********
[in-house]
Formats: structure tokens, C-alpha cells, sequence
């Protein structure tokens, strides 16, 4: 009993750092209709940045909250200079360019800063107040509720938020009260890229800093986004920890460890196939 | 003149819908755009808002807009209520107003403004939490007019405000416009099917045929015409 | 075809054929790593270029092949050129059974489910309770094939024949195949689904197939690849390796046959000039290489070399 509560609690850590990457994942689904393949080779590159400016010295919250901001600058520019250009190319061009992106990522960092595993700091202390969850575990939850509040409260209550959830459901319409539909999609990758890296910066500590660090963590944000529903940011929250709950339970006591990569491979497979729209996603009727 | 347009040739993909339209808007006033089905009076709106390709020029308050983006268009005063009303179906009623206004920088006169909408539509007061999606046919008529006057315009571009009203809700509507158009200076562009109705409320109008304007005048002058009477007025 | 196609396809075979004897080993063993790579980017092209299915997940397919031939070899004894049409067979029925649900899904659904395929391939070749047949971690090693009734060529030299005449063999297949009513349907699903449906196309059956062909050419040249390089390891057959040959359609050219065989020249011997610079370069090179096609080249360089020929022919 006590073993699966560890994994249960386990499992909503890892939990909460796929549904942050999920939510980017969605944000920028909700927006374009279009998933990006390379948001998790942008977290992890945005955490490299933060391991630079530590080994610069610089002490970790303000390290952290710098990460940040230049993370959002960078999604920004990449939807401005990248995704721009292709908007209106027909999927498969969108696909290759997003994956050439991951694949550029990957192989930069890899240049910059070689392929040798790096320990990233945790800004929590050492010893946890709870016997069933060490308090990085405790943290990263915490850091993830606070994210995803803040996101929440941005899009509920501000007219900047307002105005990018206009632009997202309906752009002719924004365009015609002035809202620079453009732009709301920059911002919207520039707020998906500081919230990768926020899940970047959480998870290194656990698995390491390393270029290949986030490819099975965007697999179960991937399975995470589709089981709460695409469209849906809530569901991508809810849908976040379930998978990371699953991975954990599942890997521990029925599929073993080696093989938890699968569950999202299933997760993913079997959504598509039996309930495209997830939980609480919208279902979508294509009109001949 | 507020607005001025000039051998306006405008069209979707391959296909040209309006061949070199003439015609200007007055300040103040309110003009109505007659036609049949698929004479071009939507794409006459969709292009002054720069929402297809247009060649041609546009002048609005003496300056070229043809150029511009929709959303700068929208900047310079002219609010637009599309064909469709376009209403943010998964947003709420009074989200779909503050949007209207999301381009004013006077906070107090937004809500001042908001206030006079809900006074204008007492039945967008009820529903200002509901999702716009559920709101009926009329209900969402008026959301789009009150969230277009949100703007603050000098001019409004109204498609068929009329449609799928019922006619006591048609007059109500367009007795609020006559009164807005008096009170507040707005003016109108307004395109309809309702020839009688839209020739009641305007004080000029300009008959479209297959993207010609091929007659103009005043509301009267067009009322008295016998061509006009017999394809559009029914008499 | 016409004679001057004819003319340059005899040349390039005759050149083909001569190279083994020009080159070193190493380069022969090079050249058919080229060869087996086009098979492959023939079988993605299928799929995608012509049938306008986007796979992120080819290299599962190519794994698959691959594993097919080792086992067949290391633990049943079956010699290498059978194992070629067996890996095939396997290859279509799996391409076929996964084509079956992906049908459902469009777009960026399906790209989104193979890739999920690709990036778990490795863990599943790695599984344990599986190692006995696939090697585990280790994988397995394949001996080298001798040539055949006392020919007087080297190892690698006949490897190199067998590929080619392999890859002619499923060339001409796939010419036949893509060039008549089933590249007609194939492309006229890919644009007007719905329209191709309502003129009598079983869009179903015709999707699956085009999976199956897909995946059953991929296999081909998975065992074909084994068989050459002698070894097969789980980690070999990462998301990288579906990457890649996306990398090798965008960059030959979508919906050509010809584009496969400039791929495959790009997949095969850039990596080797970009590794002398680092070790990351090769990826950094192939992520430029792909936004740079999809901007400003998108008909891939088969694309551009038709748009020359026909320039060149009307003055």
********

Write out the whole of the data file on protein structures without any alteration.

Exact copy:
[in-house]
Formats: structure tokens, C-alpha cells, sequence
């Protein structure tokens, strides 16, 4: 009993750092209709940045909250200079360019800063107040509720938020009260890229800093986004920890460890196939 | 003149819908755009808002807009209520107003403004939490007019405000416009099917045929015409 | 075809054929790593270029092949050129059974489910309770094939024949195949689904197939690849390796046959000039290489070399 509560609690850590990457994942689904393949080779590159400016010295919250901001600058520019250009190319061009992106990522960092595993700091202390969850575990939850509040409260209550959830459901319409539909999609990758890296910066500590660090963590944000529903940011929250709950339970006591990569491979497979729209996603009727 | 347009040739993909339209808007006033089905009076709106390709020029308050983006268009005063009303179906009623206004920088006169909408539509007061999606046919008529006057315009571009009203809700509507158009200076562009109705409320109008304007005048002058009477007025 | 196609396809075979004897080993063993790579980017092209299915997940397919031939070899004894049409067979029925649900899904659904395929391939070749047949971690090693009734060529030299005449063999297949009513349907699903449906196309059956062909050419040249390089390891057959040959359609050219065989020249011997610079370069090179096609080249360089020929022919 006590073993699966560890994994249960386990499992909503890892939990909460796929549904942050999920939510980017969605944000920028909700927006374009279009998933990006390379948001998790942008977290992890945005955490490299933060391991630079530590080994610069610089002490970790303000390290952290710098990460940040230049993370959002960078999604920004990449939807401005990248995704721009292709908007209106027909999927498969969108696909290759997003994956050439991951694949550029990957192989930069890899240049910059070689392929040798790096320990990233945790800004929590050492010893946890709870016997069933060490308090990085405790943290990263915490850091993830606070994210995803803040996101929440941005899009509920501000007219900047307002105005990018206009632009997202309906752009002719924004365009015609002035809202620079453009732009709301920059911002919207520039707020998906500081919230990768926020899940970047959480998870290194656990698995390491390393270029290949986030490819099975965007697999179960991937399975995470589709089981709460695409469209849906809530569901991508809810849908976040379930998978990371699953991975954990599942890997521990029925599929073993080696093989938890699968569950999202299933997760993913079997959504598509039996309930495209997830939980609480919208279902979508294509009109001949 | 507020607005001025000039051998306006405008069209979707391959296909040209309006061949070199003439015609200007007055300040103040309110003009109505007659036609049949698929004479071009939507794409006459969709292009002054720069929402297809247009060649041609546009002048609005003496300056070229043809150029511009929709959303700068929208900047310079002219609010637009599309064909469709376009209403943010998964947003709420009074989200779909503050949007209207999301381009004013006077906070107090937004809500001042908001206030006079809900006074204008007492039945967008009820529903200002509901999702716009559920709101009926009329209900969402008026959301789009009150969230277009949100703007603050000098001019409004109204498609068929009329449609799928019922006619006591048609007059109500367009007795609020006559009164807005008096009170507040707005003016109108307004395109309809309702020839009688839209020739009641305007004080000029300009008959479209297959993207010609091929007659103009005043509301009267067009009322008295016998061509006009017999394809559009029914008499 | 016409004679001057004819003319340059005899040349390039005759050149083909001569190279083994020009080159070193190493380069022969090079050249058919080229060869087996086009098979492959023939079988993605299928799929995608012509049938306008986007796979992120080819290299599962190519794994698959691959594993097919080792086992067949290391633990049943079956010699290498059978194992070629067996890996095939396997290859279509799996391409076929996964084509079956992906049908459902469009777009960026399906790209989104193979890739999920690709990036778990490795863990599943790695599984344990599986190692006995696939090697585990280790994988397995394949001996080298001798040539055949006392020919007087080297190892690698006949490897190199067998590929080619392999890859002619499923060339001409796939010419036949893509060039008549089933590249007609194939492309006229890919644009007007719905329209191709309502003129009598079983869009179903015709999707699956085009999976199956897909995946059953991929296999081909998975065992074909084994068989050459002698070894097969789980980690070999990462998301990288579906990457890649996306990398090798965008960059030959979508919906050509010809584009496969400039791929495959790009997949095969850039990596080797970009590794002398680092070790990351090769990826950094192939992520430029792909936004740079999809901007400003998108008909891939088969694309551009038709748009020359026909320039060149009307003055």